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Britain's Earliest Tornado?

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The earliest tornado known in Britain is also the equal severest on record. The violent (T8) tornado hit St. Mary le Bow in central London on October 23, 1091.

Two tornadoes in Britain are known to have reached T8; their antiquated nature (especially of the one) necessitated great caution in assigning intensities, so it is possible that they may have been even stronger. The first, also Britain's earliest known tornado, occurred on October 23, 1091. The church at St. Mary le Bow in central London was badly damaged, with four rafters - each 7.9 m long (converted from the reported 26 ft) - being driven into the ground (composed of heavy London Clay) with such force that only 1.2 m (converted from the reported 4 ft) protruded above the surface. Other churches in the area were demolished, as were over 600 (mostly wooden) houses.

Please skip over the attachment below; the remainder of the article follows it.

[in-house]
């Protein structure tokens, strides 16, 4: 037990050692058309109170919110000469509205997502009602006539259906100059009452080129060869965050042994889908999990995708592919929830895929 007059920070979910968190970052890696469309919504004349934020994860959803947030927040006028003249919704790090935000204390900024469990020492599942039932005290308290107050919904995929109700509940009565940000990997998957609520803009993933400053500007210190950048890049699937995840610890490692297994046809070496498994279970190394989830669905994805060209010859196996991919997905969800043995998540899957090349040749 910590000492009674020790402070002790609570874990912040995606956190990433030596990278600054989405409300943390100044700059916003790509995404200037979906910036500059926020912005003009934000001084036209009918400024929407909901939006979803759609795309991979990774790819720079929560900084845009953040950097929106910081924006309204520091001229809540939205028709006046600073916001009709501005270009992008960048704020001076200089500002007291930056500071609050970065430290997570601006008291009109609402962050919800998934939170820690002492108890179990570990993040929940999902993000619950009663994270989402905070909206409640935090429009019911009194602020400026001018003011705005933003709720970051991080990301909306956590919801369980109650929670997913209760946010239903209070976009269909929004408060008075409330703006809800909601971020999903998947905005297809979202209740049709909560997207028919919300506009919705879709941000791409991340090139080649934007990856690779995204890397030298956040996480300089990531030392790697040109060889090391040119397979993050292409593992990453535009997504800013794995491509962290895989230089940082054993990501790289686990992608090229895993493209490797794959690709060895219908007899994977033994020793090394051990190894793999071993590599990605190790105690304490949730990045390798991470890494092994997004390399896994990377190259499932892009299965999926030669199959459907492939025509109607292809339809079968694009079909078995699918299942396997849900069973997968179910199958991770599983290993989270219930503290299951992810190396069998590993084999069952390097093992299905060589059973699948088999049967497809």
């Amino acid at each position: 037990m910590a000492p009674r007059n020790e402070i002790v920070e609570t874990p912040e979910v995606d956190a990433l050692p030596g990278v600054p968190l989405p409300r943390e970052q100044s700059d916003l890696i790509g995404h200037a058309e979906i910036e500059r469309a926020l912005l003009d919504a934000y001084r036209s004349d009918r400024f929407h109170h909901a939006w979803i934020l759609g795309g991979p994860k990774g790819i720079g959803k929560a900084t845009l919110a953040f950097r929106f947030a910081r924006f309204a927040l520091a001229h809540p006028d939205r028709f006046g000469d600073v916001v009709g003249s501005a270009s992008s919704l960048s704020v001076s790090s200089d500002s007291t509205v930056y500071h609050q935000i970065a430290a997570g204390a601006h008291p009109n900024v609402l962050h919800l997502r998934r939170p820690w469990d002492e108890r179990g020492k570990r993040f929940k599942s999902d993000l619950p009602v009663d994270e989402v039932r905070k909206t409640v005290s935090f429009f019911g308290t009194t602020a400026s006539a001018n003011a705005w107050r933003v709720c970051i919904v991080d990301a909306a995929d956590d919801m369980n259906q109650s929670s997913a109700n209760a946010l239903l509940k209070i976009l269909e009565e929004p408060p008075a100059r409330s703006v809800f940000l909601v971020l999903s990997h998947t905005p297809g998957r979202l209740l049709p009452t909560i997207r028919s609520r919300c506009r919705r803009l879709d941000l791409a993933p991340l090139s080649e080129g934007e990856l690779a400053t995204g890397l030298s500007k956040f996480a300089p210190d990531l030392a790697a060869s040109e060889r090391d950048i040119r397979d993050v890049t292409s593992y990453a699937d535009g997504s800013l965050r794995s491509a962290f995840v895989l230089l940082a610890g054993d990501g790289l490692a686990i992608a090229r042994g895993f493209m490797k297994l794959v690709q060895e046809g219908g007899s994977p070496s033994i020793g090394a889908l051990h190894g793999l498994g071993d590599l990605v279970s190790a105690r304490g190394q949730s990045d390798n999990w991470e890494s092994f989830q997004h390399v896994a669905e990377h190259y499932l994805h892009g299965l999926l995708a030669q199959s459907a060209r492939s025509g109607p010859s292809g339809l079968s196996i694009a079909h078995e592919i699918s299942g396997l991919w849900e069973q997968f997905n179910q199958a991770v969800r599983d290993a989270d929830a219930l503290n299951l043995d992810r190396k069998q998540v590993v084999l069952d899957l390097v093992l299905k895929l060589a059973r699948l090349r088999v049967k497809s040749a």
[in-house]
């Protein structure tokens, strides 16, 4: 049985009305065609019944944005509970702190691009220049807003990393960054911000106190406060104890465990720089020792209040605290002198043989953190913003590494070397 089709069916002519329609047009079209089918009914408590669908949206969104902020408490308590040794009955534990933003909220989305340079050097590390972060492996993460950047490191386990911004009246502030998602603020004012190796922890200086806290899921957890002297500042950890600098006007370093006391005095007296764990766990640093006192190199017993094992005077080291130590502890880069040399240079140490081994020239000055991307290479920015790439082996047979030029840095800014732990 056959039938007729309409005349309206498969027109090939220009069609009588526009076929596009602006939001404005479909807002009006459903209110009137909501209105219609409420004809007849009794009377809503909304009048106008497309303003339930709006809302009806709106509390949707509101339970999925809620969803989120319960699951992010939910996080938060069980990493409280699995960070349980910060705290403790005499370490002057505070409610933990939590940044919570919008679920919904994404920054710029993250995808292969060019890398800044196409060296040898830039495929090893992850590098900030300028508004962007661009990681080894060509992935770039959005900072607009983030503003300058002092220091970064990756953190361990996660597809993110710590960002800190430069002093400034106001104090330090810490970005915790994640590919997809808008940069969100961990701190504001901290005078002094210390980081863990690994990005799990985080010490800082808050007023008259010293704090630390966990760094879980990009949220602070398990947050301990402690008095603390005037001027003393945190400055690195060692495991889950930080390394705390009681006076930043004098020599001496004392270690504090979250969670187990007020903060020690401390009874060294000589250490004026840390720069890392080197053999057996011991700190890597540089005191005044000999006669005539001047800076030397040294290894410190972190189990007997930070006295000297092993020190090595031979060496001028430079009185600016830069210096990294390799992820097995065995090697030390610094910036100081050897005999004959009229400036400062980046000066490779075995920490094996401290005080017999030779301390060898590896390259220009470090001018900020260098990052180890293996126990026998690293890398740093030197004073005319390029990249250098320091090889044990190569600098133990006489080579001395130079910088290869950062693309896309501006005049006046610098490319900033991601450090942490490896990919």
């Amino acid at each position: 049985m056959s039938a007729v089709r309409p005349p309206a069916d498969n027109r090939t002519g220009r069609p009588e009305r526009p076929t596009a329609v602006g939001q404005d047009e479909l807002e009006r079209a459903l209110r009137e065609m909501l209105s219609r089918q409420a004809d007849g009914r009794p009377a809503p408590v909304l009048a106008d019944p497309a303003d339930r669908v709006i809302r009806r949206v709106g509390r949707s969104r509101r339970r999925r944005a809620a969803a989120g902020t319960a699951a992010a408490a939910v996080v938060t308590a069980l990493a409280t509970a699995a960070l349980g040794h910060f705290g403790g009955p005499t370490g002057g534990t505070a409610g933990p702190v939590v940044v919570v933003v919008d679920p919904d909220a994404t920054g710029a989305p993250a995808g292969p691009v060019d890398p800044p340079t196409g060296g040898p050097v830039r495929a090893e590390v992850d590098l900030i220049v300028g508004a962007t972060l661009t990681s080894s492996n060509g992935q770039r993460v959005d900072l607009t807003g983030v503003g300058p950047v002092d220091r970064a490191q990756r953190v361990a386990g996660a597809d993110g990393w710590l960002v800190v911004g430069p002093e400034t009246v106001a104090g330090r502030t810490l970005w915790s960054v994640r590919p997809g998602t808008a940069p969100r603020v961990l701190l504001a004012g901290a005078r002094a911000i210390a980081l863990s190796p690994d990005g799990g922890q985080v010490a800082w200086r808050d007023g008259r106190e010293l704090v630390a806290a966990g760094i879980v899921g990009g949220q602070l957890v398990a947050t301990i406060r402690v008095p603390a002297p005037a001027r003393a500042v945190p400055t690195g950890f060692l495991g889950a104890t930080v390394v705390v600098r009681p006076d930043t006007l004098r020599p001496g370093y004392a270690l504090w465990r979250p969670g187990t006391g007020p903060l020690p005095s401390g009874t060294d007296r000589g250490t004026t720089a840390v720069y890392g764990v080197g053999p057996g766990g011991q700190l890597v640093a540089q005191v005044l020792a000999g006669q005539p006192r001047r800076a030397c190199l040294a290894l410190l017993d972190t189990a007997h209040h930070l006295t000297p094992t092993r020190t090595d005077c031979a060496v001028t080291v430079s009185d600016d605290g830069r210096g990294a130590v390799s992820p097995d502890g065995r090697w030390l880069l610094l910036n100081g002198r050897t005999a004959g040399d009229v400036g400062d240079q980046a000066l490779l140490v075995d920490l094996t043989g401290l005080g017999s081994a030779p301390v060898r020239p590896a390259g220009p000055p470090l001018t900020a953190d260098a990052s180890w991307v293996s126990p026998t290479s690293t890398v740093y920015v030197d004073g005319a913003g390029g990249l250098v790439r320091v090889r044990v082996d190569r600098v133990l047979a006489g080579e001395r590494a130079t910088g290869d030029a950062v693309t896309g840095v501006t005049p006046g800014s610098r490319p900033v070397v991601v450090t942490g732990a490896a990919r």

London Bridge has fallen down - as in the famous nursery song - quite a few times over the last two millenia and has been rebuilt over and over again. The first bridge across the Thames in the London area, probably a military pontoon bridge, was built of wood by the Romans on the present site around 50 AD. This bridge fell sometime after they left and was rebuilt using timber several times after that.

The earliest contemporary written reference to a Saxon bridge is in 1016, when it was by-passed by King Cnut's ships in his war to regain the throne from Edmund II "Ironside". The rebuilt Norman London Bridge was destroyed in 1091 by a storm that spawned a tornado, which also struck St Mary-le-Bow, and is known as the London Tornado of 1091. The replacement of this was carried out by William II "Rufus" through forced labour, along with the works at the new St Paul's Cathedral and the development of the Tower of London.



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Nice post Coast....has gave me inspiration to hoke out my huge Tornado file of little clippings, pics and info docs....500 tornado pictures in total.

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